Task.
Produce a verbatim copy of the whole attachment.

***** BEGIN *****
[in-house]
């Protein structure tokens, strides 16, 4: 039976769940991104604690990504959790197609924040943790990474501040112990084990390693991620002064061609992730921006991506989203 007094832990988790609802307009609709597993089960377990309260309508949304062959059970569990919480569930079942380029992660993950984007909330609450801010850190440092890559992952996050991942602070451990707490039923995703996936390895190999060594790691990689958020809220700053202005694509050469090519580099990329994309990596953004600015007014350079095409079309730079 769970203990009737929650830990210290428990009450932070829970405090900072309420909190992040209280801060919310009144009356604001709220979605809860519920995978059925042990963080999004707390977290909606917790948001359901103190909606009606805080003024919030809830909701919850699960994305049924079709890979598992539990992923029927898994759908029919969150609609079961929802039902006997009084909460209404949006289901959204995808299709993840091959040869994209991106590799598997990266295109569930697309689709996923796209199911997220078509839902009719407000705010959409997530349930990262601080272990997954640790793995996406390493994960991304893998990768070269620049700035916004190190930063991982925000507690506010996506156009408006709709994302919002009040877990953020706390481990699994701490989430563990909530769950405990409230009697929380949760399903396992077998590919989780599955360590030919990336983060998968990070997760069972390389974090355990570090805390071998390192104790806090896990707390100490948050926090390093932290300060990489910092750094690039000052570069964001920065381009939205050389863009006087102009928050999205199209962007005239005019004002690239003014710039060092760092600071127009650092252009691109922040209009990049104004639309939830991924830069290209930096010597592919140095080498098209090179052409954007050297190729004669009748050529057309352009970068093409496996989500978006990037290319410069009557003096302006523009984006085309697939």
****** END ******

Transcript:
[in-house]
């Protein structure tokens, strides 16, 4: 039976769940991104604690990504959790197609924040943790990474501040112990084990390693991620002064061609992730921006991506989203 007094832990988790609802307009609709597993089960377990309260309508949304062959059970569990919480569930079942380029992660993950984007909330609450801010850190440092890559992952996050991942602070451990707490039923995703996936390895190999060594790691990689958020809220700053202005694509050469090519580099990329994309990596953004600015007014350079095409079309730079 769970203990009737929650830990210290428990009450932070829970405090900072309420909190992040209280801060919310009144009356604001709220979605809860519920995978059925042990963080999004707390977290909606917790948001359901103190909606009606805080003024919030809830909701919850699960994305049924079709890979598992539990992923029927898994759908029919969150609609079961929802039902006997009084909460209404949006289901959204995808299709993840091959040869994209991106590799598997990266295109569930697309689709996923796209199911997220078509839902009719407000705010959409997530349930990262601080272990997954640790793995996406390493994960991304893998990768070269620049700035916004190190930063991982925000507690506010996506156009408006709709994302919002009040877990953020706390481990699994701490989430563990909530769950405990409230009697929380949760399903396992077998590919989780599955360590030919990336983060998968990070997760069972390389974090355990570090805390071998390192104790806090896990707390100490948050926090390093932290300060990489910092750094690039000052570069964001920065381009939205050389863009006087102009928050999205199209962007005239005019004002690239003014710039060092760092600071127009650092252009691109922040209009990049104004639309939830991924830069290209930096010597592919140095080498098209090179052409954007050297190729004669009748050529057309352009970068093409496996989500978006990037290319410069009557003096302006523009984006085309697939």